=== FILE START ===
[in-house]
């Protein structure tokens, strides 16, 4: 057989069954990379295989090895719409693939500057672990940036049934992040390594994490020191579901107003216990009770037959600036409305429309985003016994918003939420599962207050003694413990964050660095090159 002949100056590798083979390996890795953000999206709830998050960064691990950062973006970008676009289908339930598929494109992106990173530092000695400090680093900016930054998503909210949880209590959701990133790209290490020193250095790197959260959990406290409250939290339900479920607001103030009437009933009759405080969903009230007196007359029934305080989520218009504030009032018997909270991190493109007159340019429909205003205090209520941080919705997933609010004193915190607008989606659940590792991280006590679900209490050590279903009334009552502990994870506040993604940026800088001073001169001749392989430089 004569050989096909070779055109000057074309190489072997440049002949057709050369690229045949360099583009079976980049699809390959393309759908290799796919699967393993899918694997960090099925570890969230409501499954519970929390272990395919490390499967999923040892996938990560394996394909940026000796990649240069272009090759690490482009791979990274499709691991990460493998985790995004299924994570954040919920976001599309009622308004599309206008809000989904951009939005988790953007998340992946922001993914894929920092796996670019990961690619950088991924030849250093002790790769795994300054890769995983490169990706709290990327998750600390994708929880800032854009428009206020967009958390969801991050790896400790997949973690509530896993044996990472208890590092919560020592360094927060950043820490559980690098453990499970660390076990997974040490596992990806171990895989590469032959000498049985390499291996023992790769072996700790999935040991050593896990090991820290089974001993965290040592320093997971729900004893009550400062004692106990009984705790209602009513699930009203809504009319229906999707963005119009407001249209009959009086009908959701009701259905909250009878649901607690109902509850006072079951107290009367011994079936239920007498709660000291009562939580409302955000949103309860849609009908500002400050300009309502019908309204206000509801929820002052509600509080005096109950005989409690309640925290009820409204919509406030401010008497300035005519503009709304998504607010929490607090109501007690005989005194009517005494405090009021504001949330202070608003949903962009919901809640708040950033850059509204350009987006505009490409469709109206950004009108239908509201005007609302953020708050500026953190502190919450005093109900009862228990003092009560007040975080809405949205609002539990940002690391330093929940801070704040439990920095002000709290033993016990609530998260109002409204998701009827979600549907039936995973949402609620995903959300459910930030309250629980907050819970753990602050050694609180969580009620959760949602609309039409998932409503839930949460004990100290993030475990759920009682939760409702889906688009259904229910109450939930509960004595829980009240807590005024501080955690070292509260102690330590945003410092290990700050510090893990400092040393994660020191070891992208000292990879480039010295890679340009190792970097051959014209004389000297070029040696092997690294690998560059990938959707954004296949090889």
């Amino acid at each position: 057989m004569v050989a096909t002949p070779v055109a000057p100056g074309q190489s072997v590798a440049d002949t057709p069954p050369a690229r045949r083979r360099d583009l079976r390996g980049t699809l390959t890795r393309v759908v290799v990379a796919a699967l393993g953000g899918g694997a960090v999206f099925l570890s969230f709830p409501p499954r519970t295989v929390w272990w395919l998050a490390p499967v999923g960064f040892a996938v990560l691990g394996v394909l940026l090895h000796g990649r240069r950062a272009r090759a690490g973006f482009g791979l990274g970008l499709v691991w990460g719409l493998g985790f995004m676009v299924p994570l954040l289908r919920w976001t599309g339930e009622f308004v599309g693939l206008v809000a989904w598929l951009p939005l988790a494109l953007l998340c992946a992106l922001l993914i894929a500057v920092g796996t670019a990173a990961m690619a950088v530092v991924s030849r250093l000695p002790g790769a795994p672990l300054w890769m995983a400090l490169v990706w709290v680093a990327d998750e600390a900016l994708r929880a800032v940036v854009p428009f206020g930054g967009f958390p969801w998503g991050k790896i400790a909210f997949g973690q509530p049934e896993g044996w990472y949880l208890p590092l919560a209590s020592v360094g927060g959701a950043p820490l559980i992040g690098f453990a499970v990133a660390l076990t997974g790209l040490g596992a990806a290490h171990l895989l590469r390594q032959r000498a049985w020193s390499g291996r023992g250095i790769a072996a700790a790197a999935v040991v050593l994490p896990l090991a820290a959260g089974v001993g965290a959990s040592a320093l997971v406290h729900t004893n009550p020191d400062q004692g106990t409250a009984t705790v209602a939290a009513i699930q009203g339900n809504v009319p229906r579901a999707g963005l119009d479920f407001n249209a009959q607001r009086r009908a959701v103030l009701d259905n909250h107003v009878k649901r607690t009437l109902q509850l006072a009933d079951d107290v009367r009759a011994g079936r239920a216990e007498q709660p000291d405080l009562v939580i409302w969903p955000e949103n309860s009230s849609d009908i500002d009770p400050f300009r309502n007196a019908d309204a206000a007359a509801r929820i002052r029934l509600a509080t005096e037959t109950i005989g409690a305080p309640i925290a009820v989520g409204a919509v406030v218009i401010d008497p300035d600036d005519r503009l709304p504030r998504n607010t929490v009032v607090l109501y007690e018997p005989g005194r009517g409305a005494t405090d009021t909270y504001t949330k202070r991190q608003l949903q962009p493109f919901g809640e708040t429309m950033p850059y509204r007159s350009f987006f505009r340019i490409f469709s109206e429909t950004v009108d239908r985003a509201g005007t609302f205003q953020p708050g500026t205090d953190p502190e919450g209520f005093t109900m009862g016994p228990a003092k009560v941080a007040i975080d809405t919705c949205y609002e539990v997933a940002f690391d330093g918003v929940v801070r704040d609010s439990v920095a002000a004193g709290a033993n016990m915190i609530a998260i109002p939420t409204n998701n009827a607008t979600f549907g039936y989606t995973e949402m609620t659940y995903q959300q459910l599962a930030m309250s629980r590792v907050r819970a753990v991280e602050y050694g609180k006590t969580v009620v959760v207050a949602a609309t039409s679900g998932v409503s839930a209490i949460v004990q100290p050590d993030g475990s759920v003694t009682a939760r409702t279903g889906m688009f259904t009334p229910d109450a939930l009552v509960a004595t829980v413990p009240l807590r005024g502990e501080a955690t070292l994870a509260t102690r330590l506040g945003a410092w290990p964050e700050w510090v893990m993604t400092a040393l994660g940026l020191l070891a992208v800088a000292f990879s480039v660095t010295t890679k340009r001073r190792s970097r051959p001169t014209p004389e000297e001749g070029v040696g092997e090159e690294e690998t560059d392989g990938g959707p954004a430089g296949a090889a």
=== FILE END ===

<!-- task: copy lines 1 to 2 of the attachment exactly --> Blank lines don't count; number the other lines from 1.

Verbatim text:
[in-house]
């Protein structure tokens, strides 16, 4: 057989069954990379295989090895719409693939500057672990940036049934992040390594994490020191579901107003216990009770037959600036409305429309985003016994918003939420599962207050003694413990964050660095090159 002949100056590798083979390996890795953000999206709830998050960064691990950062973006970008676009289908339930598929494109992106990173530092000695400090680093900016930054998503909210949880209590959701990133790209290490020193250095790197959260959990406290409250939290339900479920607001103030009437009933009759405080969903009230007196007359029934305080989520218009504030009032018997909270991190493109007159340019429909205003205090209520941080919705997933609010004193915190607008989606659940590792991280006590679900209490050590279903009334009552502990994870506040993604940026800088001073001169001749392989430089 004569050989096909070779055109000057074309190489072997440049002949057709050369690229045949360099583009079976980049699809390959393309759908290799796919699967393993899918694997960090099925570890969230409501499954519970929390272990395919490390499967999923040892996938990560394996394909940026000796990649240069272009090759690490482009791979990274499709691991990460493998985790995004299924994570954040919920976001599309009622308004599309206008809000989904951009939005988790953007998340992946922001993914894929920092796996670019990961690619950088991924030849250093002790790769795994300054890769995983490169990706709290990327998750600390994708929880800032854009428009206020967009958390969801991050790896400790997949973690509530896993044996990472208890590092919560020592360094927060950043820490559980690098453990499970660390076990997974040490596992990806171990895989590469032959000498049985390499291996023992790769072996700790999935040991050593896990090991820290089974001993965290040592320093997971729900004893009550400062004692106990009984705790209602009513699930009203809504009319229906999707963005119009407001249209009959009086009908959701009701259905909250009878649901607690109902509850006072079951107290009367011994079936239920007498709660000291009562939580409302955000949103309860849609009908500002400050300009309502019908309204206000509801929820002052509600509080005096109950005989409690309640925290009820409204919509406030401010008497300035005519503009709304998504607010929490607090109501007690005989005194009517005494405090009021504001949330202070608003949903962009919901809640708040950033850059509204350009987006505009490409469709109206950004009108239908509201005007609302953020708050500026953190502190919450005093109900009862228990003092009560007040975080809405949205609002539990940002690391330093929940801070704040439990920095002000709290033993016990609530998260109002409204998701009827979600549907039936995973949402609620995903959300459910930030309250629980907050819970753990602050050694609180969580009620959760949602609309039409998932409503839930949460004990100290993030475990759920009682939760409702889906688009259904229910109450939930509960004595829980009240807590005024501080955690070292509260102690330590945003410092290990700050510090893990400092040393994660020191070891992208000292990879480039010295890679340009190792970097051959014209004389000297070029040696092997690294690998560059990938959707954004296949090889």